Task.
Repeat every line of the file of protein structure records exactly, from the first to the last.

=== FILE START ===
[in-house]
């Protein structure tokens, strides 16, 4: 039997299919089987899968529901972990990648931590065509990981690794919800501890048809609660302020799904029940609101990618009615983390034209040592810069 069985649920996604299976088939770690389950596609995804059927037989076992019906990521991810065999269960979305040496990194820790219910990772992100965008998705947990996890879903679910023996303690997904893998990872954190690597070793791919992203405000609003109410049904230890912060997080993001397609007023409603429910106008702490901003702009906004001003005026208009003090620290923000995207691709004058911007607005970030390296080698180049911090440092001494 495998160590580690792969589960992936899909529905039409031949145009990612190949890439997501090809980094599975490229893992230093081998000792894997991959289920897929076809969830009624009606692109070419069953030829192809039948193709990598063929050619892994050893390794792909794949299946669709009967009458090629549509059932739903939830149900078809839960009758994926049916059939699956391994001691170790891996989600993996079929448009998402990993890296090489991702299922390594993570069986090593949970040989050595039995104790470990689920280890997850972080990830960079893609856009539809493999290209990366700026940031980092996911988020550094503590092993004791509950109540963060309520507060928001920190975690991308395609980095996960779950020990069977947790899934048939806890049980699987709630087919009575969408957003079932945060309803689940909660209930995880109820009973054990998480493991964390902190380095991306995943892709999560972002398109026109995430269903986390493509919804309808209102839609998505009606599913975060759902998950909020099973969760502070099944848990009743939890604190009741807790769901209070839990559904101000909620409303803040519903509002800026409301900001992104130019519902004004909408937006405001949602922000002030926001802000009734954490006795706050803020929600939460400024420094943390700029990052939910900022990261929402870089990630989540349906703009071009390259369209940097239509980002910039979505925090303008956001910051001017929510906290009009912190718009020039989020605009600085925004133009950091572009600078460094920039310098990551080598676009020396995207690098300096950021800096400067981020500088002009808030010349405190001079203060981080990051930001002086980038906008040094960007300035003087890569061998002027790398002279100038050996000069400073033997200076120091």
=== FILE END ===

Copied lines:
[in-house]
């Protein structure tokens, strides 16, 4: 039997299919089987899968529901972990990648931590065509990981690794919800501890048809609660302020799904029940609101990618009615983390034209040592810069 069985649920996604299976088939770690389950596609995804059927037989076992019906990521991810065999269960979305040496990194820790219910990772992100965008998705947990996890879903679910023996303690997904893998990872954190690597070793791919992203405000609003109410049904230890912060997080993001397609007023409603429910106008702490901003702009906004001003005026208009003090620290923000995207691709004058911007607005970030390296080698180049911090440092001494 495998160590580690792969589960992936899909529905039409031949145009990612190949890439997501090809980094599975490229893992230093081998000792894997991959289920897929076809969830009624009606692109070419069953030829192809039948193709990598063929050619892994050893390794792909794949299946669709009967009458090629549509059932739903939830149900078809839960009758994926049916059939699956391994001691170790891996989600993996079929448009998402990993890296090489991702299922390594993570069986090593949970040989050595039995104790470990689920280890997850972080990830960079893609856009539809493999290209990366700026940031980092996911988020550094503590092993004791509950109540963060309520507060928001920190975690991308395609980095996960779950020990069977947790899934048939806890049980699987709630087919009575969408957003079932945060309803689940909660209930995880109820009973054990998480493991964390902190380095991306995943892709999560972002398109026109995430269903986390493509919804309808209102839609998505009606599913975060759902998950909020099973969760502070099944848990009743939890604190009741807790769901209070839990559904101000909620409303803040519903509002800026409301900001992104130019519902004004909408937006405001949602922000002030926001802000009734954490006795706050803020929600939460400024420094943390700029990052939910900022990261929402870089990630989540349906703009071009390259369209940097239509980002910039979505925090303008956001910051001017929510906290009009912190718009020039989020605009600085925004133009950091572009600078460094920039310098990551080598676009020396995207690098300096950021800096400067981020500088002009808030010349405190001079203060981080990051930001002086980038906008040094960007300035003087890569061998002027790398002279100038050996000069400073033997200076120091």